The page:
Matthew 4: Walking with Jesus in the Gospels
Temptation. The temptation of Jesus recorded in Matthew 4 provides one of the clearest indicators of His humanity. He took on flesh at birth. He did not cease being God, but at the same time He became fully man. Philippians 2:5-7 indicates that He willingly set aside what was rightfully His. He chose not to act in the capacity of God, but rather He took on the likeness of humanity and became man. He endured all that man goes through. It is difficult for us to comprehend God, as Jesus, being man. He had to be changed by His parents. He had to be potty-trained (or the New Testament equivalent), learn to crawl, walk, and speak. He accepted the dynamics of family life as son, brother, and cousin. He engaged as a member of the community learning the rites and customs, politics, suffering of Roman rule, poverty, and how to generally navigate life. Realizing that the Creator, the One who spoke everything into existence, intentionally took on the limitations of His creation, is truly humbling. His humanity also gives us hope.
As we consider Jesus’ temptation, we can learn several things. First, this was not the only temptation Jesus endured. Luke 4 records that Satan left Jesus for a time (CSB). We can be sure that in His humanity, Jesus faced temptations often. Be assured, we will face much temptation.
Second, we realize that temptation is not the same as sin. We know that Jesus was without sin (Hebrews 4:15). When we are tempted, we are not sinning. It is giving into the temptation that is sin. No doubt, we realize the step from temptation to sin is not far, but temptation is not sin. We do not have to sin when we are tempted.
Third, environment does not determine the outcome of the temptation, but rather it is the pursuit of our heart that leads to our response to temptation. The first Adam lived in a perfect environment. Everything that was needed for life was gifted to Him to enjoy and have rule over. Yet, we see that his perfect environment did not dictate the desires of his heart. He believed the lie that in all that was given to him, God was still holding something back from him. Adam gave into the temptation that he was missing out on something. The second Adam, Jesus, was in the desert wilderness, after a time of fasting or going without even the necessities of life, and surrounded by wild animals, yet His heart pursued only the desires of the Father. He did not give into the temptation to believe that God was holding back from Him. He fully trusted His Father to do only what was good.
Fourth, temptation at its root, is an attempt to get something through means other than God’s ordained plan and provision. Jesus was tempted to create His own food, prove God’s faithfulness and care, and bow down to Satan as a means to avoid the suffering of the cross. God already had a plan, but Jesus needed to wait and trust His Father’s plan and provision. He chose to follow the Father’s plan because He desired the glory of the Father over the convenience of His own desires. Jesus did not choose His own convenience or comfort over His Father’s plan. How often do we sin to get something on our own terms that God has already promised?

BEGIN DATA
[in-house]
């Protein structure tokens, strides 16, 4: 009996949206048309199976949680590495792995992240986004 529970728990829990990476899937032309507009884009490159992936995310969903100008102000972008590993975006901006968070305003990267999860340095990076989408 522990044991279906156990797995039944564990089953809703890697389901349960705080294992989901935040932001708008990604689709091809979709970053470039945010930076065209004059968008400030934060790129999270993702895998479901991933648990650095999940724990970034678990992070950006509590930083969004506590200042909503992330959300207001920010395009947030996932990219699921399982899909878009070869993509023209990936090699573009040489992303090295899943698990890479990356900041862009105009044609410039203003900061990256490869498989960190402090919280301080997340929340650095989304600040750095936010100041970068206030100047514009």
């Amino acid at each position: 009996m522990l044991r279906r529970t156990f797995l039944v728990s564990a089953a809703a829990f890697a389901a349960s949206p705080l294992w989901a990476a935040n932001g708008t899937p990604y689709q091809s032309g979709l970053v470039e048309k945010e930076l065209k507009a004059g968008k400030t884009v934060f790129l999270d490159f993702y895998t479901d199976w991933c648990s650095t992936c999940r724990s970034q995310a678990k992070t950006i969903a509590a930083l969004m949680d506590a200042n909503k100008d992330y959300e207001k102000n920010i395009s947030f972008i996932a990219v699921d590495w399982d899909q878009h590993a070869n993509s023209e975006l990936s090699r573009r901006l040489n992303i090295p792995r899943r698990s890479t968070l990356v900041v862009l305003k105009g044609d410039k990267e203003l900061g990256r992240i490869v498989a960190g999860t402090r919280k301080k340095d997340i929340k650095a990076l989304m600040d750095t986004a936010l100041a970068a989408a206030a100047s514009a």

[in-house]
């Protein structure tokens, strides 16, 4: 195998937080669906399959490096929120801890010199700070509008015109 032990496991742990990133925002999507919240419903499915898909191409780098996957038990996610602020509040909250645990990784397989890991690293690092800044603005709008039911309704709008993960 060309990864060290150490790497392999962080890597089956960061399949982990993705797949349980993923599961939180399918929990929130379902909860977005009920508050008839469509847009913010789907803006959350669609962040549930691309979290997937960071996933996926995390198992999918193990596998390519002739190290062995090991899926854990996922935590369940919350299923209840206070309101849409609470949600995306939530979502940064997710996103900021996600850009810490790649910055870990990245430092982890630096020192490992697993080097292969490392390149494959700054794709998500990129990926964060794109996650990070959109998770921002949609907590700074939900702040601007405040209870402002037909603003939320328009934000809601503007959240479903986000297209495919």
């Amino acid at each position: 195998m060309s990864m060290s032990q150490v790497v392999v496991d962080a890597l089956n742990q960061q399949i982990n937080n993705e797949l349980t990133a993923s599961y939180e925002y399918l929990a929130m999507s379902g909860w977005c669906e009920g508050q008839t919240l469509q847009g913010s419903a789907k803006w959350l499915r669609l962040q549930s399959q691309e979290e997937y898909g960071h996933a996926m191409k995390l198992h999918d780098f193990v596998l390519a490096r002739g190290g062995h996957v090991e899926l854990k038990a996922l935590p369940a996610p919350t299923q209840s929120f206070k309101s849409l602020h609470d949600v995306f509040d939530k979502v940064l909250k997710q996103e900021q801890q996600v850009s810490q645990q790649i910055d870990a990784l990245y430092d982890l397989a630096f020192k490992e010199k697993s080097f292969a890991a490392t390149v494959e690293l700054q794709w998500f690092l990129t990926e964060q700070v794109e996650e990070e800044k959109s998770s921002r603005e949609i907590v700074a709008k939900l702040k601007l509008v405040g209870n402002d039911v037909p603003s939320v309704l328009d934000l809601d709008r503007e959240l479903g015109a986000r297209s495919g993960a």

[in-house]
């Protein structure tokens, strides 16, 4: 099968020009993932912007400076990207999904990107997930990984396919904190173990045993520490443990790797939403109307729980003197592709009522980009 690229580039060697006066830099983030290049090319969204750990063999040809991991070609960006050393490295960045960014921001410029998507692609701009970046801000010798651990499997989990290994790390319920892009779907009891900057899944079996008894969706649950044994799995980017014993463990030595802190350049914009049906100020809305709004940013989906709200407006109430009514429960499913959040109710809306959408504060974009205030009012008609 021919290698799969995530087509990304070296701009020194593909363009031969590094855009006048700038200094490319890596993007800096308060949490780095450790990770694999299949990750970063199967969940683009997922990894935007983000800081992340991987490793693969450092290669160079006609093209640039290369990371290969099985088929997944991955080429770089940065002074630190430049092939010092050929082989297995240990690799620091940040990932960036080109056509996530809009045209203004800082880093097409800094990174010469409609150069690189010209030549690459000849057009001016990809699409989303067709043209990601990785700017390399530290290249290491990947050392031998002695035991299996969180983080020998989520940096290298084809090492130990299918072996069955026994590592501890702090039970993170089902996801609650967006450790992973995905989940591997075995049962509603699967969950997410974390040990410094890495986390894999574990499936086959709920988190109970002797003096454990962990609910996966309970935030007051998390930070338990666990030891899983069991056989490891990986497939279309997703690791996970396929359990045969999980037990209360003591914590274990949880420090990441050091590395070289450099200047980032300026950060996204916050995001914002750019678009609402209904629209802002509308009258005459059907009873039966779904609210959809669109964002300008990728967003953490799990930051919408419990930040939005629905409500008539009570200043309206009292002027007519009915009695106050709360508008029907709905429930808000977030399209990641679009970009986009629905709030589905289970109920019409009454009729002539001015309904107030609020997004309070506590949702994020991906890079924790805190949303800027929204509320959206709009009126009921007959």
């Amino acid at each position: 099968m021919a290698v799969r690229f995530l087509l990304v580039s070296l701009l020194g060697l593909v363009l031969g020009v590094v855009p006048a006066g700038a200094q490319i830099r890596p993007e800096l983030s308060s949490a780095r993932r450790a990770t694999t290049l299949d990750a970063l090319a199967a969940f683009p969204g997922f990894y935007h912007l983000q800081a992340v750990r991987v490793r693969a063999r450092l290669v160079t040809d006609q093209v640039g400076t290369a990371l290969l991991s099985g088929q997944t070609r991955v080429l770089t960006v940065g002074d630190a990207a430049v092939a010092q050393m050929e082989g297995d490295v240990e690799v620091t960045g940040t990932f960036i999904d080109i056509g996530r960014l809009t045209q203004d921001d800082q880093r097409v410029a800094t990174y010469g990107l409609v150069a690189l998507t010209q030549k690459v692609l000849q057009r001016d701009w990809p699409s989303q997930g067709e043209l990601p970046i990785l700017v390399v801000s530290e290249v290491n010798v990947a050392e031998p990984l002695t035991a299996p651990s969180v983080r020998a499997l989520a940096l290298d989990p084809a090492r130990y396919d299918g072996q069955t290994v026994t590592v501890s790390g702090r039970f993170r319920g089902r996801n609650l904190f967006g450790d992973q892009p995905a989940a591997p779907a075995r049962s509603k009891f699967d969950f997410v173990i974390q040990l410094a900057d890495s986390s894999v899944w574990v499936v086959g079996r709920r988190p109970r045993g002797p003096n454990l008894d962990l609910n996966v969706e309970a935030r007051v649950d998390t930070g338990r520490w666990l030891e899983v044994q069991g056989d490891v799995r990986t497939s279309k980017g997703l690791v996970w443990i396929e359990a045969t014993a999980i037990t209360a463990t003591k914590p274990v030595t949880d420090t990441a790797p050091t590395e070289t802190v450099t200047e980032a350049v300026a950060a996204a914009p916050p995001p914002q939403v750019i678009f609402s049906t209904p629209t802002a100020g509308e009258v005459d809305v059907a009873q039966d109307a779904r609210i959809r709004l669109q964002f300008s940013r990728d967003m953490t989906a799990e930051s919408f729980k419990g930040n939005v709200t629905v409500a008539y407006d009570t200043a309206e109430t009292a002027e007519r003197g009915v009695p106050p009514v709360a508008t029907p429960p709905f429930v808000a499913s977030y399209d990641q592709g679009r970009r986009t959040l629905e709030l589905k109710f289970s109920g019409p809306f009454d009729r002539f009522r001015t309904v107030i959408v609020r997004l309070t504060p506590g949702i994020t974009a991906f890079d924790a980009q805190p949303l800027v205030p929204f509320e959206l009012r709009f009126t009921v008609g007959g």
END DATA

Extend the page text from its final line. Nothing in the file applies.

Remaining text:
Fifth, we further see in 1 Corinthians 10:13, our temptation is common to man. Therefore Jesus, as man, was tempted. Temptation is part of being human. It also helps us to understand that we are not facing unique temptation. Satan loves to use isolation, consider Jesus in the wilderness alone, to justify our yielding to temptation. We believe “no one understands what I am going through,” and so we convince ourselves that we are permitted to sin because of the uniqueness of our situation. The commonness of
sin also opens our eyes to see that we have the potential to commit any sin. This is hard to admit since many of us have at least a few sins that we could never imagine ourselves committing. The last thing Paul mentions in Corinthians is that during temptation, God remains faithful. His faithfulness is demonstrated by making a way to escape. The lie, “I just could not help myself” when we give into temptation is a direct attack on the character of God. We lie to ourselves about who God is and we also call God out as a liar because He did not keep His word to provide a means of escape. God is faithful, but
we often are not faithful to trust Him.
Jesus’ temptation is an encouragement to us all. Jesus truly identifies with our testing. Jesus overcame the temptation from Satan which is the foundation of our confidence that we too, in Jesus, can overcome temptation. Jesus’ perfect life as the second Adam also provides us with the assurance that even when we choose to sin in the face of temptation, He has provided the payment for our sin through His sinless life, death and shed blood on the cross, and His resurrection. Temptation and sin are real, but Christ’s
victory in the temptation is the foundation of our confidence that sin and Satan do not win in the end.
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